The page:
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HIV/AIDS proposals announced for 2005
By Zhang Feng (China Daily)
Updated: 2005-03-19 05:30

Several critical steps will be taken this year to solve problems in the prevention and treatment of HIV/AIDS, senior officials said on Friday.

"One question is that we are still blind about some vital aspects of HIV/AIDS control," said Wang Longde, vice-minister of health.

A volunteer gets an injection of AIDS vaccine in Nanning, South China's Guangxi Zhuang Autonomous Region in this March 12, 2005 photo. Eight volunteers joined the first human experiment on AIDS vaccine. [newsphoto]
For example, only 12.7 per cent of the estimated 840,000 HIV carriers are registered with the health authorities.

Disease control centres only have detailed records of 35,000 HIV/AIDS sufferers, Wang said.

There should be a national database of patients' medical records to make treatment more efficient.

"If we do not even know the number of CD4 cells, which is an important criterion to describe the condition of a patient's immunity loss, how can doctors give proper medicines to patients?" Wang said.

The Ministry of Health has vowed to establish this kind of database, with entries for every reported HIV/AIDS patient.

Doctors will be able to use the information to work out when to administer anti-viral medicines, and in what doses.

About 15,000 patients have already benefited from the policy of providing free anti-viral drugs to all HIV/AIDS sufferers.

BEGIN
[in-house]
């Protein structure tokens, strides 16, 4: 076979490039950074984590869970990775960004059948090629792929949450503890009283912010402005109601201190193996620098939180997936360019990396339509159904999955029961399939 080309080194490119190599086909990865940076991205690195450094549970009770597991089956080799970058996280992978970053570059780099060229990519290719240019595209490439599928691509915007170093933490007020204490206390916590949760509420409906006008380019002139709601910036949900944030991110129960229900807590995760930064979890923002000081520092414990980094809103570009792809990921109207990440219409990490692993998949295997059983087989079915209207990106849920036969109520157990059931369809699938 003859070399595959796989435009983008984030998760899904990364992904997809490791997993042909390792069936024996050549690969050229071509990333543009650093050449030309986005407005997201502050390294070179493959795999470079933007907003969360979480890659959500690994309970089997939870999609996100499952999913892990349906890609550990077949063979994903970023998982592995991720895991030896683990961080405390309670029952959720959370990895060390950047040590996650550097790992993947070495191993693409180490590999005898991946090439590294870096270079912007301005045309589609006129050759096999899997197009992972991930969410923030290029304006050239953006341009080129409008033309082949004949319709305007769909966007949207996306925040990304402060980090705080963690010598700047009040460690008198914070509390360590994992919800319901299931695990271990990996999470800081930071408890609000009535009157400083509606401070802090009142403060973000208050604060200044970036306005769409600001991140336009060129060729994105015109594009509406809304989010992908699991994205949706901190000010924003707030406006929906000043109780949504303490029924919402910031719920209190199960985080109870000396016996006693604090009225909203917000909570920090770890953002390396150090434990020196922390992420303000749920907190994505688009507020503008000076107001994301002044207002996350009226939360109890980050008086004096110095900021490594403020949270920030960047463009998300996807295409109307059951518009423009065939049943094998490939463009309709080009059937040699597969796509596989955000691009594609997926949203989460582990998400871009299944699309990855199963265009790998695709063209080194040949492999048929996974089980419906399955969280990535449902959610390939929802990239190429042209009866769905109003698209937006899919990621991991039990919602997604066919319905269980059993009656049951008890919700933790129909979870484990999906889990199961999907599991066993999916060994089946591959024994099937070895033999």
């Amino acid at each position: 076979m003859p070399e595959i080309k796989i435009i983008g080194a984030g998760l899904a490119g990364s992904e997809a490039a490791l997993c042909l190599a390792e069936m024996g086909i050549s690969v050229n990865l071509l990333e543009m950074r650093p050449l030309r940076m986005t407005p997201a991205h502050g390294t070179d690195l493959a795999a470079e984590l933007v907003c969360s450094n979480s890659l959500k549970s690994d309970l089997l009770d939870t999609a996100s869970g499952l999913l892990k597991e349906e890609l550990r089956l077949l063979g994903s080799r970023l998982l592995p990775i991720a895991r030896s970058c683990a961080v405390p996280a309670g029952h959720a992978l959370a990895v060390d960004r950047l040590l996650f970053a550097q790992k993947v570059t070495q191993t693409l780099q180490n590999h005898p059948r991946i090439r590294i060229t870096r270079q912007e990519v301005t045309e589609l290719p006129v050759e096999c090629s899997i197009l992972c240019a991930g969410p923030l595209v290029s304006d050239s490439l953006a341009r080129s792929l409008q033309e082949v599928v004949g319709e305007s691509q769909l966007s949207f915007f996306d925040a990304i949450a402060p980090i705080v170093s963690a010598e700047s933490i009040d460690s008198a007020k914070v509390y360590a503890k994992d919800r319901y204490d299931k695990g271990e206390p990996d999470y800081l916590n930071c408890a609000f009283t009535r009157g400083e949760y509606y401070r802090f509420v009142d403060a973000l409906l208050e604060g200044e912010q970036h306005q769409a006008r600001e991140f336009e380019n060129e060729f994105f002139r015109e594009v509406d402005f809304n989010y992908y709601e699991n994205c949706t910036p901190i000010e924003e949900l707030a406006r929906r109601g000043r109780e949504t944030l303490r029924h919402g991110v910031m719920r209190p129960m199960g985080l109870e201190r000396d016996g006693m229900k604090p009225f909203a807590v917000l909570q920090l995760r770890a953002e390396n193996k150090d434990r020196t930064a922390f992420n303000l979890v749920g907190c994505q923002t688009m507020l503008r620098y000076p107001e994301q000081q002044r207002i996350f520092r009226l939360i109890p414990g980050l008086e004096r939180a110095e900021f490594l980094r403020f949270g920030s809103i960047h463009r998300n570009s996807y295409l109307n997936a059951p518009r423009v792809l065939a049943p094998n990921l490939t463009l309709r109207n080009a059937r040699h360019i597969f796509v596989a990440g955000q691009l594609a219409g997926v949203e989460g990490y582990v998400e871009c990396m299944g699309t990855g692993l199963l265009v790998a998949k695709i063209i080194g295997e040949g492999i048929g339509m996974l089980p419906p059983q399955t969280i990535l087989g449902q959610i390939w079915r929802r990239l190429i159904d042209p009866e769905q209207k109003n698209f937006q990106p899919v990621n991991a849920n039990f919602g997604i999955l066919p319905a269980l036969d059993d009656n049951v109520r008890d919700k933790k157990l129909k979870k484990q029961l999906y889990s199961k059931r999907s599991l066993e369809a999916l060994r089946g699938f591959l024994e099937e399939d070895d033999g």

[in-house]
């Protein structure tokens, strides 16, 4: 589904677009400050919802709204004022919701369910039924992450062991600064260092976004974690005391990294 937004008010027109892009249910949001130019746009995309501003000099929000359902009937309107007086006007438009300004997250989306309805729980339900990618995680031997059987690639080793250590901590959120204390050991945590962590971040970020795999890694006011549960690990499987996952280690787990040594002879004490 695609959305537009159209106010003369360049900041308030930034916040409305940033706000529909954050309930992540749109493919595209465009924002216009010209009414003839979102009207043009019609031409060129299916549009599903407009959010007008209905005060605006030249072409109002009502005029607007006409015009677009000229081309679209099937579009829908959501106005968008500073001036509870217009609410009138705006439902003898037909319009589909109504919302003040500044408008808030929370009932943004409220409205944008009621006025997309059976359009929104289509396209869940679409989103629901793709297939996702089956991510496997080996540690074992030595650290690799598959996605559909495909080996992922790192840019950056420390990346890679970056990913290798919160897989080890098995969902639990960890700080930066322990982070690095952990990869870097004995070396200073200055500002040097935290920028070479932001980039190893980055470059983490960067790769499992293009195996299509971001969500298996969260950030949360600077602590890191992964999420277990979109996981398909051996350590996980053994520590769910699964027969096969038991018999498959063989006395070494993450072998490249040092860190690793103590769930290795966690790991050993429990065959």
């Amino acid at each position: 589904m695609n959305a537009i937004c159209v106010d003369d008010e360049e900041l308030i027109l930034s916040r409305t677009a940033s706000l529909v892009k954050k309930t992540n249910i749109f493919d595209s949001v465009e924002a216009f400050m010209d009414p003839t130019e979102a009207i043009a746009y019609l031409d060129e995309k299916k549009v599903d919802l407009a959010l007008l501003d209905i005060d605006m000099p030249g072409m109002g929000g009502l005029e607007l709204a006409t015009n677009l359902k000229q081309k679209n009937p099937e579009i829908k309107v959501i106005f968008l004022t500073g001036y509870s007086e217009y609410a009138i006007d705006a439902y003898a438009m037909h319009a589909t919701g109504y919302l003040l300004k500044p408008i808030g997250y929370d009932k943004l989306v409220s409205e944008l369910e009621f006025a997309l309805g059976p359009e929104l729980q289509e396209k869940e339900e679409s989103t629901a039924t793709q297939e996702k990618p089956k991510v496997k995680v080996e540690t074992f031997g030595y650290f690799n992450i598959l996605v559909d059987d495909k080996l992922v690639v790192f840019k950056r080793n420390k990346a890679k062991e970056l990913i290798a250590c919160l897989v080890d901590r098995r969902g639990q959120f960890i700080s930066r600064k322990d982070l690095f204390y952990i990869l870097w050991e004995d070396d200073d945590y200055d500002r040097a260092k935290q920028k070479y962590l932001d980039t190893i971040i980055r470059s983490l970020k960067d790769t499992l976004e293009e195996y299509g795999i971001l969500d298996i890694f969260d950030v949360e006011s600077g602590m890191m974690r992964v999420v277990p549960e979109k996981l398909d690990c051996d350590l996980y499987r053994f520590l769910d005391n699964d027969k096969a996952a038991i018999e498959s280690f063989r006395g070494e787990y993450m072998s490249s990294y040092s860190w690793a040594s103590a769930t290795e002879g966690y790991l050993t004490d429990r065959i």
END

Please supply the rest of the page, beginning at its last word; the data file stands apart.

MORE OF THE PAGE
Hao Yang, vice-director of the Disease Control Department of the Ministry of Health, said there are only about 200 professional health workers engaged in HIV/AIDS treatment and prevention at the moment.

Many doctors who are employed in this field have not been well trained in taking care of HIV/AIDS patients, he said.

But more than 1,900 teams have been established in various counties and regions to screen for HIV, build up the patient database and provide medical services such as follow-up checks, according to Wang.

To identify more HIV/AIDS cases, every province will offer free, voluntary tests for the HIV virus this year, Wang said.

As the virus is moving from high-risk groups to the general population, China will continue its efforts to test even more people in these groups, such as blood sellers, drug abusers, prostitutes and homosexuals.

Yunnan Province, one of the most seriously affected areas of the country, has recently finished testing 410,000 high-risk people.

The drafting of China's first HIV/AIDS prevention and control regulation has almost been finished, and will be given to the State Council for further discussion this May.

The regulation will mainly set out the rights and duties of regional governments and residents in controlling the deadly disease, said Hao Yang.

"I suggest that the regulation should have a clear and practical item to punish those people or institutes who discriminate against HIV/AIDS sufferers," said Shao Yiming, a leading expert at the National Centre for AIDS/STD (sexually transmitted disease) Control and Prevention.

(China Daily 03/19/2005 page2)

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